I Actually Have a Lot to Say About Cubs Catcher P.J. Higgins

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I Actually Have a Lot to Say About Cubs Catcher P.J. Higgins

Chicago Cubs

It was nice to see Chicago Cubs catcher P.J. Higgins immediately make an impact yesterday with an extra-base hit after his previous, very brief appearance in MLB last year went so badly. Not only did Higgins do pretty much nothing at the plate in 25 plate appearances, he also hurt his arm and eventually had to have surgery that ended his season. So for him to come up in a tight spot this weekend and immediately drive in three with a triple? It was really nice to see.

But what does the future hold for Higgins and the Cubs? Is he merely a temporary fill in who is going to be punted before too long, or is he a real medium-term option?

Well, I actually have a lot of Higgins-related thoughts! I didn’t expect it, but they just kinda kept coming as I typed. So away we go …

First, a little background: Higgins, who just turned 29, has been in the system since 2015, and was a catching convert who has pretty much always hit, especially once he got to Triple-A:

(via FanGraphs)

The time spent developing his glove behind the plate, the existence of catchers ahead of him, and a variety of weird one-off factors have all conspired to make this older “prospect” a guy who wasn’t on too many radars for this year, much less the years ahead. And, to be sure, it’s still probably a very long shot that Higgins is a meaningful player for the Cubs in 2023.

That said, given the offensive potential, given the looming possible departure of Willson Contreras, given Yan Gomes’ age, given Miguel Amaya being out with Tommy John, etc., etc., I tend to think the Cubs would like to not lose Higgins from the organization any time soon.

So, what does that balance mean? Well, for one thing, retaining Higgins would entail him staying on the 40-man roster at least through this season (even if optioned back to Iowa), and then also staying on the 40-man into the offseason, when there is going to be a significant crunch of prospects who need to be protected from the Rule 5 Draft (and, hopefully, a number of external additions to bolster the 2023 squad). It’s not going to be easy decision-making, particularly against the backdrop of having so little knowledge/data on what Higgins is as a big league catcher.

That concept got me thinking, in turn, about how you’d want to see Higgins get a lot of big league playing time this year in advance of having to make those 40-man decisions. Like I said, he’s already 29. And, while there was a pandemic in there that added an extra “year” to his age, and catchers do frequently develop later with the bat, you kinda gotta know as soon as possible if he can contribute in the big leagues, because the available window in which he could realistically do that is pretty short now.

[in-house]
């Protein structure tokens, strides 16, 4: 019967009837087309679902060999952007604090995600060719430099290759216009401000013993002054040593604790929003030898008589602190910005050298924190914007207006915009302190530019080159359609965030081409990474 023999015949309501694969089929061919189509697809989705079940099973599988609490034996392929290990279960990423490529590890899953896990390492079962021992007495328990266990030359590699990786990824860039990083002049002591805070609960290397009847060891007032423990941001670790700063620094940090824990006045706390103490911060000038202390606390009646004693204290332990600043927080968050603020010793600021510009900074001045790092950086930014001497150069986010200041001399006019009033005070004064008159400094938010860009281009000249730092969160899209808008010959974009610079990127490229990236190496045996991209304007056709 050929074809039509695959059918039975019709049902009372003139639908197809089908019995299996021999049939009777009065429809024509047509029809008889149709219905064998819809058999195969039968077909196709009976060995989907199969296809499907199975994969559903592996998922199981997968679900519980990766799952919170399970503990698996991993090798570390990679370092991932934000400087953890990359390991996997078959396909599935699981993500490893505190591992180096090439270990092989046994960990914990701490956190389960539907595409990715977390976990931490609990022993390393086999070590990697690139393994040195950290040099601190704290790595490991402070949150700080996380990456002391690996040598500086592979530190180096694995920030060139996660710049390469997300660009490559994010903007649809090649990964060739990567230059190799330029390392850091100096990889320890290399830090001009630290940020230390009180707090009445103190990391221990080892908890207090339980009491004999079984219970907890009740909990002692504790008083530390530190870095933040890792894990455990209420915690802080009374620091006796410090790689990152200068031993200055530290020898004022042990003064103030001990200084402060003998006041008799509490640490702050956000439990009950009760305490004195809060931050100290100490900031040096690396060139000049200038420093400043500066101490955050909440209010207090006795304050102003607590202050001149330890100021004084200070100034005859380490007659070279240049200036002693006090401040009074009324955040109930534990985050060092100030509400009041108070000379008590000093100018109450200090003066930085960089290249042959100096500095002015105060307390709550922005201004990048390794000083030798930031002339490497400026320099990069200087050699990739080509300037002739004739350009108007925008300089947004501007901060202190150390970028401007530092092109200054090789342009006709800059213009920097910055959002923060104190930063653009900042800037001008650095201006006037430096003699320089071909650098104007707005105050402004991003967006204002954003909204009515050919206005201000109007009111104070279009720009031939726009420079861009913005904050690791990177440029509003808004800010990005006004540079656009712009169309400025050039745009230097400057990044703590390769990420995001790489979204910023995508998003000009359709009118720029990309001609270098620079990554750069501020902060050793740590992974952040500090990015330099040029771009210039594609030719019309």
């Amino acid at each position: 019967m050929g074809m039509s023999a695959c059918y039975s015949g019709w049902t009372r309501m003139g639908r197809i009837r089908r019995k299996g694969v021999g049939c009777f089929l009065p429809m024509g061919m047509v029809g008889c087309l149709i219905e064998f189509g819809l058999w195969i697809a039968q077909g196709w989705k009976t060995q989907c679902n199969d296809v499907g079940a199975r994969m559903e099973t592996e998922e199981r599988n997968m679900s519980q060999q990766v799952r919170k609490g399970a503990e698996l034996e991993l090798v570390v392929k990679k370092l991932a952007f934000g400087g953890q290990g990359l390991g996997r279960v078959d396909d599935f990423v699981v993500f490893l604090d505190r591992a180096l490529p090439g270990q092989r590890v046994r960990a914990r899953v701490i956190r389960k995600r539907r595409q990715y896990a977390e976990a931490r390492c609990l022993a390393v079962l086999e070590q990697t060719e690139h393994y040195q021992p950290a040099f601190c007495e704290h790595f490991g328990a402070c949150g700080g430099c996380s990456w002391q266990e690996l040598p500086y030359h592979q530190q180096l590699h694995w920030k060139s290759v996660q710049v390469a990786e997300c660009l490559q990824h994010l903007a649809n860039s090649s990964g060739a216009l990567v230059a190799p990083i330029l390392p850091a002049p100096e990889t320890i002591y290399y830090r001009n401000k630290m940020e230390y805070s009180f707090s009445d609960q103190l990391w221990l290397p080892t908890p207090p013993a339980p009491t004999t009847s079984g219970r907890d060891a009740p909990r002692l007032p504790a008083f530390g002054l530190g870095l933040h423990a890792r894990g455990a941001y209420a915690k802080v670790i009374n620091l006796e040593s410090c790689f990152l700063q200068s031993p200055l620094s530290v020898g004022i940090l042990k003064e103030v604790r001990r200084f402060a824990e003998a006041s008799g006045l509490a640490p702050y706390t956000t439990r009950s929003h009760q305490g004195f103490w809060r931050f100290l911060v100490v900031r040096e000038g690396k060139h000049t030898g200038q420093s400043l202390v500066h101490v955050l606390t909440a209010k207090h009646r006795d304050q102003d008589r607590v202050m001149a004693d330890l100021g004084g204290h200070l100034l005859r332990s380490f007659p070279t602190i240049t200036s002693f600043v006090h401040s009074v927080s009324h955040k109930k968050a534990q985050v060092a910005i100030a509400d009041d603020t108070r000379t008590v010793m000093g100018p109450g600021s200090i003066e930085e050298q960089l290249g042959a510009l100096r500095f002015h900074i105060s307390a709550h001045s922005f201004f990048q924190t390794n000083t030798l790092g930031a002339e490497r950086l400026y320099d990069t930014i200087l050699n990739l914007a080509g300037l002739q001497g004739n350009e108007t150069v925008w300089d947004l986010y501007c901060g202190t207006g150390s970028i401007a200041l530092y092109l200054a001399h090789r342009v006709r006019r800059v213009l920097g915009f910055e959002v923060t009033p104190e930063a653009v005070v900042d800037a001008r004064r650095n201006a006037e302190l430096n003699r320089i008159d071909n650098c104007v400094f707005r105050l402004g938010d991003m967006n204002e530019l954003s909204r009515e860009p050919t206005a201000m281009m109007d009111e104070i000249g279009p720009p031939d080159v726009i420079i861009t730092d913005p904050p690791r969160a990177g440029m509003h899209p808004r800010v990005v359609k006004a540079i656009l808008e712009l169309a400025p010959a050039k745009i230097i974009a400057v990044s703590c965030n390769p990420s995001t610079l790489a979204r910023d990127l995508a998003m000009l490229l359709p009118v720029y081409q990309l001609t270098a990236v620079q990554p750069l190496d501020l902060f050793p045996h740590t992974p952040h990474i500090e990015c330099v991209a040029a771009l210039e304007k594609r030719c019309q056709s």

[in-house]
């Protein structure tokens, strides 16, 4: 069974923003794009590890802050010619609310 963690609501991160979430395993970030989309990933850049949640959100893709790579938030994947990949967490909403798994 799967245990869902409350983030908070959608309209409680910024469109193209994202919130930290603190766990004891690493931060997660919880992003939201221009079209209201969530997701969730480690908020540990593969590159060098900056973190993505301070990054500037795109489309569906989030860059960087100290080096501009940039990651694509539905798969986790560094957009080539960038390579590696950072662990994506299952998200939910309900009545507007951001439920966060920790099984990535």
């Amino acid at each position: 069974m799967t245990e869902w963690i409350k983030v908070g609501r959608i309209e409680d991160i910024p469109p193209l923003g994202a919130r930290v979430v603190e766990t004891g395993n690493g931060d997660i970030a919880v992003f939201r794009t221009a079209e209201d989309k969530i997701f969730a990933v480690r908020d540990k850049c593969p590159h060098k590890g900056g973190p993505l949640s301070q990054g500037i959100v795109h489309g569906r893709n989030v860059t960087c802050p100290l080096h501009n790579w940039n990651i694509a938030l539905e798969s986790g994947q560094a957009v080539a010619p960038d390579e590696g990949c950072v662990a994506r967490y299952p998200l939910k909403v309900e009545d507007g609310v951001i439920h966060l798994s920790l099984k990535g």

Is there a chance, then, that Higgins stays up as a third catcher for a while, even if Contreras doesn’t go on the Injured List with his hamstring issue? Remember, pitching staffs have to go down to a maximum of 13 starting next week, so the Cubs are already going to have to swap out a pitcher for a position player (Clint Frazier returning, perhaps?). That would make it a little easier to keep a third catcher on the roster, especially one like Higgins, who can also play the corner infield spots in a pinch.

Of course, none of that matters if Higgins doesn’t hit his way into staying with the big league team, something he hasn’t been able to do in the past. But given how he’s hit at Triple-A the last few years, and given that he is now over the flexor mass surgery, I really think he’s worth finding out more about this year.  The Cubs could have a wiiiiide opening at catcher last year, even if Gomes sticks around (at 35/36) as one of the starting-ish catchers next year. I don’t think we can or should bet on Higgins being a clear big league back-up next year, but I do think the circumstances – when considered all together – push pretty strongly in finding out this year what he is. Just in case.

Maybe Higgins doesn’t stay up with the big league team for long this time around. But I do hope that he stays on the 40-man roster, and gets a chance to come back up to the big leagues for a meaningful stretch this season, one way or another.



Author: Brett Taylor

Brett Taylor is the Editor and Lead Cubs Writer at Bleacher Nation, and you can find him on Twitter at @BleacherNation and @Brett_A_Taylor.